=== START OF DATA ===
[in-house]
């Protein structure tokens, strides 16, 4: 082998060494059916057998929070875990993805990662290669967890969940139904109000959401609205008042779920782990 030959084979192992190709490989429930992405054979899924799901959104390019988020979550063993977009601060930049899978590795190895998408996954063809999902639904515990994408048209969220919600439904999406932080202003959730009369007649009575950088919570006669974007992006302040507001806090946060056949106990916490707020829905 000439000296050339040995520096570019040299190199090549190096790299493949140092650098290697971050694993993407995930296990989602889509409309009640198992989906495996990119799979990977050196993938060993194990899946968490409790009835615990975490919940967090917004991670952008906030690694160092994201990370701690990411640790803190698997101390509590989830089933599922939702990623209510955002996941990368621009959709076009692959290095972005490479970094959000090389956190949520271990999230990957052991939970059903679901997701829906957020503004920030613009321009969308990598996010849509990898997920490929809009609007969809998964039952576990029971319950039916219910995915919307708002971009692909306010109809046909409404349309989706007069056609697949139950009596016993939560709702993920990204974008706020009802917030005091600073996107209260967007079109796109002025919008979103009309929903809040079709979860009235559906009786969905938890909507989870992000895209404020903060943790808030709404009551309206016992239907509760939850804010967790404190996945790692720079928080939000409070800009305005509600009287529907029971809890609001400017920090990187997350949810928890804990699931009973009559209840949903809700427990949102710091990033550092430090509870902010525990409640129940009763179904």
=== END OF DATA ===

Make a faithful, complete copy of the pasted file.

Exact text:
[in-house]
């Protein structure tokens, strides 16, 4: 082998060494059916057998929070875990993805990662290669967890969940139904109000959401609205008042779920782990 030959084979192992190709490989429930992405054979899924799901959104390019988020979550063993977009601060930049899978590795190895998408996954063809999902639904515990994408048209969220919600439904999406932080202003959730009369007649009575950088919570006669974007992006302040507001806090946060056949106990916490707020829905 000439000296050339040995520096570019040299190199090549190096790299493949140092650098290697971050694993993407995930296990989602889509409309009640198992989906495996990119799979990977050196993938060993194990899946968490409790009835615990975490919940967090917004991670952008906030690694160092994201990370701690990411640790803190698997101390509590989830089933599922939702990623209510955002996941990368621009959709076009692959290095972005490479970094959000090389956190949520271990999230990957052991939970059903679901997701829906957020503004920030613009321009969308990598996010849509990898997920490929809009609007969809998964039952576990029971319950039916219910995915919307708002971009692909306010109809046909409404349309989706007069056609697949139950009596016993939560709702993920990204974008706020009802917030005091600073996107209260967007079109796109002025919008979103009309929903809040079709979860009235559906009786969905938890909507989870992000895209404020903060943790808030709404009551309206016992239907509760939850804010967790404190996945790692720079928080939000409070800009305005509600009287529907029971809890609001400017920090990187997350949810928890804990699931009973009559209840949903809700427990949102710091990033550092430090509870902010525990409640129940009763179904």